Just so that folks who read my blog know a little about the person who writes it:
I was born in Madera, California, shortly after my dad, Howard Baxter, had been injured in a farming accident. At the time, he was a farm laborer, but the accident ended that career, hurting his back badly enough he could never lift another bale of hay—or anything else at all heavy. I remember his back brace he wore whenever he did work outside the house. This accident was quite possibly one of the best things that ever happened to him. After my birth, Mom and Dad moved back to Challis, Idaho, where Dad had lived most of his life. He got a job at the courthouse as the deputy recorder, and that’s where he worked most of the rest of his life, either as deputy recorder and later the recorder.
I grew up in a close relationship with my wonderful parents. No little girl was ever more loved (or little boy—my brother, Gene). I never suffered from that teenage affliction, rebellion. However, some might conclude I’m a late bloomer—I went through the rebellious stage in my twenties and thirties. I’m not sure what I rebelled against. Life, possibly. Myself, more likely.
When I was 27 when I asked the Lord to come in and take over my messy life, but let me back up a little less than a year. That’s when, one night, the Lord informed me I was making a mess of my life and things needed to change.
Now I need to back up even further—and here I don’t know how many years. I don’t remember a time when I didn’t think Jesus was my ticket to Heaven. It probably came about due to my maternal grandmother, Nellie Leeper, who took my brother and me to church. Gene and I attended Sunday School for about a year. We were pretty young—I had to have been preschool because I remember objecting to a Sunday School teacher who tried to get me to write my name “Anne” instead of “ANNE,” the way my parents showed me. Excuse the digression—just establishing the approximate time of the beginning of my knowledge of the Lord.
All that adds up to is that I had a head knowledge of the Lord, but didn’t even know one could invite Him to come in and straighten out a messed-up life and be a personal Friend. So--I knew how to pray, not that I employed that knowledge much. And I recognized Who was talking to me when that Voice in the night told me my life was a mess. So, I told him I couldn’t change at that time. The truth was that I didn’t want to change; I was having too much fun in the party scene. However, God is a gentleman—He will never force His way into anyone’s life. I said, “Wait until I move to Montpelier,” (Idaho)—which I knew would happen about 9 months from that time. He heard me.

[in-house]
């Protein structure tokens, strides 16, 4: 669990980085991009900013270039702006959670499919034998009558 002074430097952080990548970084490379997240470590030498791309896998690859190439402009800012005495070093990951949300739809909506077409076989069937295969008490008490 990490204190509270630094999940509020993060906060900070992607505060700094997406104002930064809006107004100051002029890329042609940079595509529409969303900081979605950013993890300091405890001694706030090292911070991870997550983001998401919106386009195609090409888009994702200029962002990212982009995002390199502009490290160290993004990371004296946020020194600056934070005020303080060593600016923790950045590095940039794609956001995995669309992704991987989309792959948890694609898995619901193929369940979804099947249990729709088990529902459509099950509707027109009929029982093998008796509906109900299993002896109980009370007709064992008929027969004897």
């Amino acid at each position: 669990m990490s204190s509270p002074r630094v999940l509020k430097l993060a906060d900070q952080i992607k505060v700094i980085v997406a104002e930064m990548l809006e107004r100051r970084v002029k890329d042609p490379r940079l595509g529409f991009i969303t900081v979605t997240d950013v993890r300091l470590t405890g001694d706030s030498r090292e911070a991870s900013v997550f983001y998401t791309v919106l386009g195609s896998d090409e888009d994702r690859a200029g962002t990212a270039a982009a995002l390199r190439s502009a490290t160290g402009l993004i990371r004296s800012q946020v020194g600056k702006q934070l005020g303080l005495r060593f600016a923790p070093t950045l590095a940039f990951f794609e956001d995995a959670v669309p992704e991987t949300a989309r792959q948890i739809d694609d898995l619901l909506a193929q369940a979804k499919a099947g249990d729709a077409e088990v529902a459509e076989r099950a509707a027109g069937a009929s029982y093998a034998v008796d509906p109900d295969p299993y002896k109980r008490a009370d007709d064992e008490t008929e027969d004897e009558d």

God managed to send a Godly woman to Montpelier at the same time as I moved, Nancy Morgan. It just happened that she had a little girl the same age as my little girl. We registered them for the second grade at the same time. She also had this cute little boy, age 4, who loved to fish. I’m a sucker for kids—they can talk me into almost anything. We just happened to live right next to a creek, and it had a fence that he could drape a fishing pole over safely. His mother came with him, of course, and she talked about God this and God that, and Jesus here and Jesus there. My goodness, was that all she ever thought about?
Before I knew it, she’d talked me into coming to a Bible study she was starting. I still have no idea how she did that—I seldom darkened the door of a church and didn’t know why anyone would ever want to study that stodgy old Book. It was bad enough that the few times I went to church always left me feeling guilty, defensive, and grouchy.
The next thing I knew, I was on my knees asking God to come into my heart. In fact, I asked numerous times over the next several weeks before realizing He heard me the first time.
I wish I could say that event ended my partying days. It did for a few years, but then I started up again with the same old stuff. Eventually, He got through to me again, and turned me back around, this time for good. He never gave up on me. He is so unbelievably patient and loving.
Thank You, thank You, thank You, Lord. You are so good.